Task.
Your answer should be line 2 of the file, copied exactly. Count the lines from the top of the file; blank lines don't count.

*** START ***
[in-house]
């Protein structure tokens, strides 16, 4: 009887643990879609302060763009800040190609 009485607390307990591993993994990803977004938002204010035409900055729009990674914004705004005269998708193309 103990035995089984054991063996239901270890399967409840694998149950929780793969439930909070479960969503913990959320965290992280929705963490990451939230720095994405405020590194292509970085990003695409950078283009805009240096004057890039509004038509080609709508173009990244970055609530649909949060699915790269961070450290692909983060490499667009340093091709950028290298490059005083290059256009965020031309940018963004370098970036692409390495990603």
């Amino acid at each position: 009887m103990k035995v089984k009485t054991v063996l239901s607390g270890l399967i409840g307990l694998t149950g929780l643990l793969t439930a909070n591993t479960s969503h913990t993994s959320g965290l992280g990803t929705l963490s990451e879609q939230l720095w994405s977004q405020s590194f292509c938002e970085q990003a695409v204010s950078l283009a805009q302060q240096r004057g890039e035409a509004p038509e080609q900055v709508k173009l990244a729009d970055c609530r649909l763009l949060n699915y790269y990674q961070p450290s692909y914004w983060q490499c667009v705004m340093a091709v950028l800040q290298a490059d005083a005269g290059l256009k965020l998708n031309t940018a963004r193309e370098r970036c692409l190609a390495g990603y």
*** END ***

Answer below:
């Protein structure tokens, strides 16, 4: 009887643990879609302060763009800040190609 009485607390307990591993993994990803977004938002204010035409900055729009990674914004705004005269998708193309 103990035995089984054991063996239901270890399967409840694998149950929780793969439930909070479960969503913990959320965290992280929705963490990451939230720095994405405020590194292509970085990003695409950078283009805009240096004057890039509004038509080609709508173009990244970055609530649909949060699915790269961070450290692909983060490499667009340093091709950028290298490059005083290059256009965020031309940018963004370098970036692409390495990603």